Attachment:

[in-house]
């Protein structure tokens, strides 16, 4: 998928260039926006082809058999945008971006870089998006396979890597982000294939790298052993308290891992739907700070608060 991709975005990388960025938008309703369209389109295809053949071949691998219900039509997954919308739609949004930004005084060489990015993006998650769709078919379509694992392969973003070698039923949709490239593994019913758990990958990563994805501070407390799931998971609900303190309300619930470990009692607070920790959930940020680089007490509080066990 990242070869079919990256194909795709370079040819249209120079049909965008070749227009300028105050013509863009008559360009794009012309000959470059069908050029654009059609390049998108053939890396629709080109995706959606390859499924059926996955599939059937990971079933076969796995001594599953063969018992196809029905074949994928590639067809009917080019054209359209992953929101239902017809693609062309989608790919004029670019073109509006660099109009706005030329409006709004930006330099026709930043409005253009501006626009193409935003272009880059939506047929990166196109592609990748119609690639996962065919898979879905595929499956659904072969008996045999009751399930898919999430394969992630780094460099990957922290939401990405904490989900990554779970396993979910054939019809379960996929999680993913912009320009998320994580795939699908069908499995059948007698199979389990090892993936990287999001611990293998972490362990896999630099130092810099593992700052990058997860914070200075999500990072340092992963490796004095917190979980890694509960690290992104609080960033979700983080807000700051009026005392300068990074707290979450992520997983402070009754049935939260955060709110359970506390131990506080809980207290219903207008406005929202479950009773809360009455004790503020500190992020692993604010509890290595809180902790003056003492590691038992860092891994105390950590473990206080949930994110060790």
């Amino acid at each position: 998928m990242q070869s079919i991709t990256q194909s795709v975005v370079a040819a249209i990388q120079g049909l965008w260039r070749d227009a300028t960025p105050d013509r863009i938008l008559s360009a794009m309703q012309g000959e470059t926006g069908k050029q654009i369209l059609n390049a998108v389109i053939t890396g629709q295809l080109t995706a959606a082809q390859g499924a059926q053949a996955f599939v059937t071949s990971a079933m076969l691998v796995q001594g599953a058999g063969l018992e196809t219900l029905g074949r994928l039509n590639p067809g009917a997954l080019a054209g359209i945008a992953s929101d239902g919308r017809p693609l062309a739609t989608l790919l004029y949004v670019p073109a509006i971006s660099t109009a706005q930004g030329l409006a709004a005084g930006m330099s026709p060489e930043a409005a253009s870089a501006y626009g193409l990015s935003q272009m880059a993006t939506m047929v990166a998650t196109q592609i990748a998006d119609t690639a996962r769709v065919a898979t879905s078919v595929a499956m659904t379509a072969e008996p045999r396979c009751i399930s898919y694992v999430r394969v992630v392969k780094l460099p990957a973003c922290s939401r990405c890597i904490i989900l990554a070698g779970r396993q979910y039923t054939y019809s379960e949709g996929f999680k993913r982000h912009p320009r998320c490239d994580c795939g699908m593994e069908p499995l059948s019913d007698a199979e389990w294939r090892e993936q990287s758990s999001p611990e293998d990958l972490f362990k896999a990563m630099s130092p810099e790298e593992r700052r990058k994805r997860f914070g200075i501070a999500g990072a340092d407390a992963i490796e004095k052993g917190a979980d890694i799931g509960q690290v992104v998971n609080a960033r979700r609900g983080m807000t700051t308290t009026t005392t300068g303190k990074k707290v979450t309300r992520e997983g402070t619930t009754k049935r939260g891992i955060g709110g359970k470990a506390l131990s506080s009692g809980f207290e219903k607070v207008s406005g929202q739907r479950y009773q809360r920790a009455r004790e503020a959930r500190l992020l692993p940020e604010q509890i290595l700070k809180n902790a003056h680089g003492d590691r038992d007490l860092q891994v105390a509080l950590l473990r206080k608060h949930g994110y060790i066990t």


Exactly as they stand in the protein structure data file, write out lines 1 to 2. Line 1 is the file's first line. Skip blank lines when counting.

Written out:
[in-house]
């Protein structure tokens, strides 16, 4: 998928260039926006082809058999945008971006870089998006396979890597982000294939790298052993308290891992739907700070608060 991709975005990388960025938008309703369209389109295809053949071949691998219900039509997954919308739609949004930004005084060489990015993006998650769709078919379509694992392969973003070698039923949709490239593994019913758990990958990563994805501070407390799931998971609900303190309300619930470990009692607070920790959930940020680089007490509080066990 990242070869079919990256194909795709370079040819249209120079049909965008070749227009300028105050013509863009008559360009794009012309000959470059069908050029654009059609390049998108053939890396629709080109995706959606390859499924059926996955599939059937990971079933076969796995001594599953063969018992196809029905074949994928590639067809009917080019054209359209992953929101239902017809693609062309989608790919004029670019073109509006660099109009706005030329409006709004930006330099026709930043409005253009501006626009193409935003272009880059939506047929990166196109592609990748119609690639996962065919898979879905595929499956659904072969008996045999009751399930898919999430394969992630780094460099990957922290939401990405904490989900990554779970396993979910054939019809379960996929999680993913912009320009998320994580795939699908069908499995059948007698199979389990090892993936990287999001611990293998972490362990896999630099130092810099593992700052990058997860914070200075999500990072340092992963490796004095917190979980890694509960690290992104609080960033979700983080807000700051009026005392300068990074707290979450992520997983402070009754049935939260955060709110359970506390131990506080809980207290219903207008406005929202479950009773809360009455004790503020500190992020692993604010509890290595809180902790003056003492590691038992860092891994105390950590473990206080949930994110060790």